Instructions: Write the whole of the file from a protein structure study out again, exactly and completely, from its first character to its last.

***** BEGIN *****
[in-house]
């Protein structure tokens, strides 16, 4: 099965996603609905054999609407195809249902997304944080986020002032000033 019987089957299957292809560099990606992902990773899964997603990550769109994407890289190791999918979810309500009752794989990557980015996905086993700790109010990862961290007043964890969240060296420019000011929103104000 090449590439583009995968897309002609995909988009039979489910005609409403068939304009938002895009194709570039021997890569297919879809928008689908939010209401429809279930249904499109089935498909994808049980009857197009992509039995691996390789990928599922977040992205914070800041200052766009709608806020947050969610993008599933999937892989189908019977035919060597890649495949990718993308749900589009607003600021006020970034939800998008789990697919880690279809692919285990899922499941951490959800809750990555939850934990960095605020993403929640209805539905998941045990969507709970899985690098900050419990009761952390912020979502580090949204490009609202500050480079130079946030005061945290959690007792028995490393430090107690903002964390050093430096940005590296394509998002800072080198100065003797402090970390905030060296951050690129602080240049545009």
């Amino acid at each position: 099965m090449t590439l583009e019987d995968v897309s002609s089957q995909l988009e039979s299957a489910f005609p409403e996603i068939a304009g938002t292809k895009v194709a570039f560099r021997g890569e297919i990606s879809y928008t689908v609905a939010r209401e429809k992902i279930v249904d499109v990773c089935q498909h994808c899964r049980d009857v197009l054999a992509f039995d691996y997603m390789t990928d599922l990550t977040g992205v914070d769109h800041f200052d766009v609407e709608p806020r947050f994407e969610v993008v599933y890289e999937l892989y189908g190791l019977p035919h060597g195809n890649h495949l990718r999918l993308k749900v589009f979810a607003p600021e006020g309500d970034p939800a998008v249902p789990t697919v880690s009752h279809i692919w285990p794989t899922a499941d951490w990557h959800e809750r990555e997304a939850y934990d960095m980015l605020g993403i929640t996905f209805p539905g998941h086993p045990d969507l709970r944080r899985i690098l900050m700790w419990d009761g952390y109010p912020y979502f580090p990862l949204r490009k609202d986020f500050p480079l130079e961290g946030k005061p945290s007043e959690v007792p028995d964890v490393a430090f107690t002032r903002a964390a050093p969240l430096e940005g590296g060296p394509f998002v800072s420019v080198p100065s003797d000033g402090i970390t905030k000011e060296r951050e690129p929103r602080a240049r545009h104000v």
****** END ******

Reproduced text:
[in-house]
């Protein structure tokens, strides 16, 4: 099965996603609905054999609407195809249902997304944080986020002032000033 019987089957299957292809560099990606992902990773899964997603990550769109994407890289190791999918979810309500009752794989990557980015996905086993700790109010990862961290007043964890969240060296420019000011929103104000 090449590439583009995968897309002609995909988009039979489910005609409403068939304009938002895009194709570039021997890569297919879809928008689908939010209401429809279930249904499109089935498909994808049980009857197009992509039995691996390789990928599922977040992205914070800041200052766009709608806020947050969610993008599933999937892989189908019977035919060597890649495949990718993308749900589009607003600021006020970034939800998008789990697919880690279809692919285990899922499941951490959800809750990555939850934990960095605020993403929640209805539905998941045990969507709970899985690098900050419990009761952390912020979502580090949204490009609202500050480079130079946030005061945290959690007792028995490393430090107690903002964390050093430096940005590296394509998002800072080198100065003797402090970390905030060296951050690129602080240049545009």
């Amino acid at each position: 099965m090449t590439l583009e019987d995968v897309s002609s089957q995909l988009e039979s299957a489910f005609p409403e996603i068939a304009g938002t292809k895009v194709a570039f560099r021997g890569e297919i990606s879809y928008t689908v609905a939010r209401e429809k992902i279930v249904d499109v990773c089935q498909h994808c899964r049980d009857v197009l054999a992509f039995d691996y997603m390789t990928d599922l990550t977040g992205v914070d769109h800041f200052d766009v609407e709608p806020r947050f994407e969610v993008v599933y890289e999937l892989y189908g190791l019977p035919h060597g195809n890649h495949l990718r999918l993308k749900v589009f979810a607003p600021e006020g309500d970034p939800a998008v249902p789990t697919v880690s009752h279809i692919w285990p794989t899922a499941d951490w990557h959800e809750r990555e997304a939850y934990d960095m980015l605020g993403i929640t996905f209805p539905g998941h086993p045990d969507l709970r944080r899985i690098l900050m700790w419990d009761g952390y109010p912020y979502f580090p990862l949204r490009k609202d986020f500050p480079l130079e961290g946030k005061p945290s007043e959690v007792p028995d964890v490393a430090f107690t002032r903002a964390a050093p969240l430096e940005g590296g060296p394509f998002v800072s420019v080198p100065s003797d000033g402090i970390t905030k000011e060296r951050e690129p929103r602080a240049r545009h104000v």